Toll-like receptor (TLR) activation by pathogens can induce the activation of diverse cell populations of the immune system and, therefore, can initiate or augment protective T-helper 1 immune responses. However, on a susceptible genetic background, TLR stimulation can also induce autoimmunity. The relative contribution of either microbe-derived or endogenous antigens, such as single-stranded RNA and unmethylated DNA, to TLR stimulation and the development of specific autoimmune diseases are still debated. Here, we review the different possibilities. Furthermore, tolerance induction by TLRs, which originally had been postulated to be protective by limiting excessive inflammation and, thus, preventing septic shock, has come into focus as a mechanism to control autoimmunity by inhibiting dendritic-cell maturation. In some murine models of systemic lupus erythematosus, TLR9 deficiency results in a shift from anti-nucleosome to TLR7-dependent anti-ribonucleoprotein IgG2a and IgG2b autoantibodies, and enhanced disease progression and mortality. Thus, not only can TLR signalling induce autoimmunity, but TLR(9) stimulation might also regulate tolerance. © 2006 Elsevier Ltd. All rights reserved.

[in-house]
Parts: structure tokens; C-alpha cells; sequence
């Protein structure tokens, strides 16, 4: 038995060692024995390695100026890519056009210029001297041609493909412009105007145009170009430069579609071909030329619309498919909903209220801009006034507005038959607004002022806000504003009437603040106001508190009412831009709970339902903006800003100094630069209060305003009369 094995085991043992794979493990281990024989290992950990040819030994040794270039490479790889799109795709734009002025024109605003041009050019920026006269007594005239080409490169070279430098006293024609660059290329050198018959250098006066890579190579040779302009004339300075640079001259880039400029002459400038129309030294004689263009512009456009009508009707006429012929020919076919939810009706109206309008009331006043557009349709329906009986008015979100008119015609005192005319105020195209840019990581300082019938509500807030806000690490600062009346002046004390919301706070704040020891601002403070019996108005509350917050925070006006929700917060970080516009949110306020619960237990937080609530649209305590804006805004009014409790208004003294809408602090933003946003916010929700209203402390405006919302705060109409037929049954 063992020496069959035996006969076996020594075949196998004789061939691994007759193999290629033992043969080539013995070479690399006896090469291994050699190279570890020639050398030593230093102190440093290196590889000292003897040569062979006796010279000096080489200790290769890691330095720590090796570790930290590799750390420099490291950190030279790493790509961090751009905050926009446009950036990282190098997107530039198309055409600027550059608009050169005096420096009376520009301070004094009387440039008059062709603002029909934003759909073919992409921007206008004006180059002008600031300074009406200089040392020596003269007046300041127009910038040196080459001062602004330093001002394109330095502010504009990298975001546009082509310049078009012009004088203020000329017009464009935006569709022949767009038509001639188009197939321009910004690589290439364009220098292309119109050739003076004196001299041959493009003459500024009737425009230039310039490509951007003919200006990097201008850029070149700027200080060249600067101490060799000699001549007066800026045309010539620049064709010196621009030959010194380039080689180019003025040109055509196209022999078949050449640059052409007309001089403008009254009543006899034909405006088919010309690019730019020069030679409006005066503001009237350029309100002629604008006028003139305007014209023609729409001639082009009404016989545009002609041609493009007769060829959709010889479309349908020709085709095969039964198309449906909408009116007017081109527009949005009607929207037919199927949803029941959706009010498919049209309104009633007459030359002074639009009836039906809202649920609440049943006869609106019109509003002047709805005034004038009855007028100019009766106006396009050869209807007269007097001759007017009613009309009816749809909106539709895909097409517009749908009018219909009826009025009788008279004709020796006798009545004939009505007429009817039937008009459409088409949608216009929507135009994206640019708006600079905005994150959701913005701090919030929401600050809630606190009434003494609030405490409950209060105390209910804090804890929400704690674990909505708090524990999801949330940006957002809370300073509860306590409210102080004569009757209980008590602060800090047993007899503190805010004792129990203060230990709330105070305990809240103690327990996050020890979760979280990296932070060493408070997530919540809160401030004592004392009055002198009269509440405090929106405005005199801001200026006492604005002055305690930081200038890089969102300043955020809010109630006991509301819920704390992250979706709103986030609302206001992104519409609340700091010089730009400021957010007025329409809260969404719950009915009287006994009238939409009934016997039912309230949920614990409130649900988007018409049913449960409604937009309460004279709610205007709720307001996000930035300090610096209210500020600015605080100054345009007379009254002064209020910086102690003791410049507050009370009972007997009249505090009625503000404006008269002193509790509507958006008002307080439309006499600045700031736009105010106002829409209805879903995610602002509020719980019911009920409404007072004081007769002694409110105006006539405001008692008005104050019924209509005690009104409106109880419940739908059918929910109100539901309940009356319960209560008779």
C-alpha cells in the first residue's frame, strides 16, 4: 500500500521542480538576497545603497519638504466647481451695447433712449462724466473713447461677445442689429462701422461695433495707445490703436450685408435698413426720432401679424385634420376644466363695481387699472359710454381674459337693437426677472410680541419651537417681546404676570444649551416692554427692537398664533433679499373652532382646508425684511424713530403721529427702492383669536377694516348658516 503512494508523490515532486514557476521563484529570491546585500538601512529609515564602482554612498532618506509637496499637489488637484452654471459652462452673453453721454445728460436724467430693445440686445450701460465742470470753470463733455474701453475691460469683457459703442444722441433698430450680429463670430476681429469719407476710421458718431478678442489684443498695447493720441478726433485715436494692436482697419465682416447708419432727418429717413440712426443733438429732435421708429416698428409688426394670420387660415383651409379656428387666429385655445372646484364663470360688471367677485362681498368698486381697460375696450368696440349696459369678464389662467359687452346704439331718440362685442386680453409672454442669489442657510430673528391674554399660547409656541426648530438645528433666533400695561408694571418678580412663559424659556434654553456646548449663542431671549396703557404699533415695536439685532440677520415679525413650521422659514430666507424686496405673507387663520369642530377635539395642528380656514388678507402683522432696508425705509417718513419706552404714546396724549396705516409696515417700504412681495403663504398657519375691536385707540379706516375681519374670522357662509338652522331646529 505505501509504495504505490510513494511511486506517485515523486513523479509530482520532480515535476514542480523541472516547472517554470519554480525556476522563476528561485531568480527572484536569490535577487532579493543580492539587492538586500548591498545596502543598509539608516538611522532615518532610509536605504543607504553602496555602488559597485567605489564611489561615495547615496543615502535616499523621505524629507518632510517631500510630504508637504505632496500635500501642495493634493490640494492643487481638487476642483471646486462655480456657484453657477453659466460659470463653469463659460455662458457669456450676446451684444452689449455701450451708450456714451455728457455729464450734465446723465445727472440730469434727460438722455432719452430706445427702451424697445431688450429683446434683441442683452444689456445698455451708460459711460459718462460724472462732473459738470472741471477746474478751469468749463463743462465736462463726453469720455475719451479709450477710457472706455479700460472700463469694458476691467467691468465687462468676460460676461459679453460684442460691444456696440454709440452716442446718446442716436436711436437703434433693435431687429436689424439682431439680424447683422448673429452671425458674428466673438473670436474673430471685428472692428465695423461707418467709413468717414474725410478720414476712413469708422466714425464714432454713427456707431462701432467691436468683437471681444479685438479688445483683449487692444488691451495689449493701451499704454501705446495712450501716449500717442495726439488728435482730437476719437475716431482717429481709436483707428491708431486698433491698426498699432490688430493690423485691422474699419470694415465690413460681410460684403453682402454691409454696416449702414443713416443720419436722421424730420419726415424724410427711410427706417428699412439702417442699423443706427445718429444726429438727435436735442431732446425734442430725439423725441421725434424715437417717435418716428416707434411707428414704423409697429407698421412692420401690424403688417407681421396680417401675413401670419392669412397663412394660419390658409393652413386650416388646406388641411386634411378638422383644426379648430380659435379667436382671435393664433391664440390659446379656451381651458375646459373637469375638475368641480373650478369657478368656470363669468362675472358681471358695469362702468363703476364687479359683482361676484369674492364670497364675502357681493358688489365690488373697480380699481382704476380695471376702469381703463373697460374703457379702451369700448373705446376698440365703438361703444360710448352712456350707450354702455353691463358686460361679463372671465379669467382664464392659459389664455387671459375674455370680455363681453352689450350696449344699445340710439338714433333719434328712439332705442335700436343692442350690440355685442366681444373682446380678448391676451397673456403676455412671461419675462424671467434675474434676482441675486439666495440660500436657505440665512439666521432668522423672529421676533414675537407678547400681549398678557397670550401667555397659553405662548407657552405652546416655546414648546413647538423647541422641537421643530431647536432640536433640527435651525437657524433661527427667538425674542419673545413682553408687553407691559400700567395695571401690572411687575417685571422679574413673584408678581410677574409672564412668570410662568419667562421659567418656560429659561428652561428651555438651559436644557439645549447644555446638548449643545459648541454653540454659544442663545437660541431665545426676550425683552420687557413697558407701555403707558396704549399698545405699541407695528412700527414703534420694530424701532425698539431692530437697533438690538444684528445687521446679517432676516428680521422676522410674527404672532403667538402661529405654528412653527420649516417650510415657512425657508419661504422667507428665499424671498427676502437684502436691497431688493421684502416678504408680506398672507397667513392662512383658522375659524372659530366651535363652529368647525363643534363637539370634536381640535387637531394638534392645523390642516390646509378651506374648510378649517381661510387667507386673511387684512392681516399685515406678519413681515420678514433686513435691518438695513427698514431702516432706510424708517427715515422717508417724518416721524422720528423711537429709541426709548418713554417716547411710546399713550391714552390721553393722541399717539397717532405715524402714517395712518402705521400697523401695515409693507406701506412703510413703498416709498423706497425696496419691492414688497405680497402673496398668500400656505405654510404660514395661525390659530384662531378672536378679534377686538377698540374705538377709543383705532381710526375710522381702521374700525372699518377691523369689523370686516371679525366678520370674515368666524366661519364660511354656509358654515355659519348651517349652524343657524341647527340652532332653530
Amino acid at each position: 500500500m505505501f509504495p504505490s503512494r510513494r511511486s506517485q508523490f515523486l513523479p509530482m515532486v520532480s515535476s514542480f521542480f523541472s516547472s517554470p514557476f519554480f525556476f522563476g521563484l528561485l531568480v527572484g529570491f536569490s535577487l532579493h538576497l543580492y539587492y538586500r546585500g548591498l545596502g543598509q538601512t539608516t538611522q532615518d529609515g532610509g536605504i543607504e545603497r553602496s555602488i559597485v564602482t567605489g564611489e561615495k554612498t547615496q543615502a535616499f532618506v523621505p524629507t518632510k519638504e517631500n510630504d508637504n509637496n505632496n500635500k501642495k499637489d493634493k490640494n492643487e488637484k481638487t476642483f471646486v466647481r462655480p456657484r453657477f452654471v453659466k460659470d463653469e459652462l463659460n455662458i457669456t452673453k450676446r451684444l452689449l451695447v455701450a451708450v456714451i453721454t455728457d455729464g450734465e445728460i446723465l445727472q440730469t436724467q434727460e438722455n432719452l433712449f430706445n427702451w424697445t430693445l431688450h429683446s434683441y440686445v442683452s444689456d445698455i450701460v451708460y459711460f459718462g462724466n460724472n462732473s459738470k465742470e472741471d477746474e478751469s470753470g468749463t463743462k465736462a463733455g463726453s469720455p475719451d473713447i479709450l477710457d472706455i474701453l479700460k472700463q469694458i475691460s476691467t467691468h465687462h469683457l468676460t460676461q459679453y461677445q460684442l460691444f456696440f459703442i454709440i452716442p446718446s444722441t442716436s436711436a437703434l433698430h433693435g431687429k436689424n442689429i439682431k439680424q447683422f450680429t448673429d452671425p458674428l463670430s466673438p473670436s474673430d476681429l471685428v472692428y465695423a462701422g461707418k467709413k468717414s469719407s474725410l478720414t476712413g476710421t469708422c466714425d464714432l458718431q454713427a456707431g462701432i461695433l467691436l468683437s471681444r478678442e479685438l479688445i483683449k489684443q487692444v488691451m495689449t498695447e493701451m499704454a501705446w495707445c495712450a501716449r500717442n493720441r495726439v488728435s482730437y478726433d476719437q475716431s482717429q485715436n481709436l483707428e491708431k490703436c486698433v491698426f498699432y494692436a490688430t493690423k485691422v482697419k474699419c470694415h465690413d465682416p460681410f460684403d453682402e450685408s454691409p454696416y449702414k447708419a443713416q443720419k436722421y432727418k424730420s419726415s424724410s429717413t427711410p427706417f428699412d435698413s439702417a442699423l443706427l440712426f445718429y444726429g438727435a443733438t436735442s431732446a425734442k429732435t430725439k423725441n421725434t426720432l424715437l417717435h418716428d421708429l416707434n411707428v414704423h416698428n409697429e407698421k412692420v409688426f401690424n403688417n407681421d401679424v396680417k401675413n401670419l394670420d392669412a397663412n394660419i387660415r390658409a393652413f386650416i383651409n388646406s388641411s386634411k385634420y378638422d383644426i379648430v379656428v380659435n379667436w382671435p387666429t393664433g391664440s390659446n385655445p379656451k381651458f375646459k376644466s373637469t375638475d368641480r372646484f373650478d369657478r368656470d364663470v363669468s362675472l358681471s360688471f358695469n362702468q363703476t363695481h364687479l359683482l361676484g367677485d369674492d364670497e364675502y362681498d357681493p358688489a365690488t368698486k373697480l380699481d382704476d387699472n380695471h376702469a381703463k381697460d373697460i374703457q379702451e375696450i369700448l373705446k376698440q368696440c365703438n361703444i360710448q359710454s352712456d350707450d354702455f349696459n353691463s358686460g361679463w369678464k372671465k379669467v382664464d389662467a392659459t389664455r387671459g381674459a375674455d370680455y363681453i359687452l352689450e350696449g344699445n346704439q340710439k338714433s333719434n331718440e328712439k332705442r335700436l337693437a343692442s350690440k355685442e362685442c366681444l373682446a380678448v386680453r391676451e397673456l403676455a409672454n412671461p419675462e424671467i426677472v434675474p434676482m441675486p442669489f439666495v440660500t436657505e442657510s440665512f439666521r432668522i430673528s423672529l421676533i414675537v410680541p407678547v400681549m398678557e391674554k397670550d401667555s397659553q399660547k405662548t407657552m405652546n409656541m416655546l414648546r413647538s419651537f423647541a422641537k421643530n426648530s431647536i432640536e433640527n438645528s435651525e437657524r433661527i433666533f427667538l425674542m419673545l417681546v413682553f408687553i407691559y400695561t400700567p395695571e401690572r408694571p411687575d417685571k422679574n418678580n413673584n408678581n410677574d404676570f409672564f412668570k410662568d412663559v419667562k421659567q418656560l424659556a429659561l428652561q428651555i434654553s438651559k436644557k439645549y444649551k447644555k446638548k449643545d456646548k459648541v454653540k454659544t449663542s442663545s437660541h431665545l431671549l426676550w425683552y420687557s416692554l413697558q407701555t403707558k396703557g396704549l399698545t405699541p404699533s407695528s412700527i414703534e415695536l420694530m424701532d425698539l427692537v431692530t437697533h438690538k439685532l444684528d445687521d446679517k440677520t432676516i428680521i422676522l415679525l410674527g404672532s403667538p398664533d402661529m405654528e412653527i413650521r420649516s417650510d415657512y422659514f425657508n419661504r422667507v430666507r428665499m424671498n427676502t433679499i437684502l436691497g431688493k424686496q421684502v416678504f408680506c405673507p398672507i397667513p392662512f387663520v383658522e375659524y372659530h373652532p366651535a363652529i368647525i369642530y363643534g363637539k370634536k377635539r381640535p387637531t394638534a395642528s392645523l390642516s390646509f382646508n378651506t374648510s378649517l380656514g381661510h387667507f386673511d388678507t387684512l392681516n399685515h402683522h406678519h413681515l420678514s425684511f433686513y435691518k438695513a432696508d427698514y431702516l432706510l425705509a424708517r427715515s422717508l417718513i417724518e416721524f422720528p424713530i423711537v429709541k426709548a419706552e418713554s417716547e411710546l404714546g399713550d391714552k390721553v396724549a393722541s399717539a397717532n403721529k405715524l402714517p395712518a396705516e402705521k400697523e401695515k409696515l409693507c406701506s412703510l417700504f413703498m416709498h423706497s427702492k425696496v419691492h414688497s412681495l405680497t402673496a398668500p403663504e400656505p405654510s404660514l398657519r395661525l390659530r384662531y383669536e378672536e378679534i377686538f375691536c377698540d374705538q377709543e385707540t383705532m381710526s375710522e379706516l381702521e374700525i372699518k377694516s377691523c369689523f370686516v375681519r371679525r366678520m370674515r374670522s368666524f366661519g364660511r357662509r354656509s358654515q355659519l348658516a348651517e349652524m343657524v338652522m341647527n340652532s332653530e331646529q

|Title of host publication||Trends in Immunology|
|Number of pages||6|
|ISBN (Print)||1471-4906 (Print)\r1471-4906 (Linking)|
|Publication status||Published - 02.2007|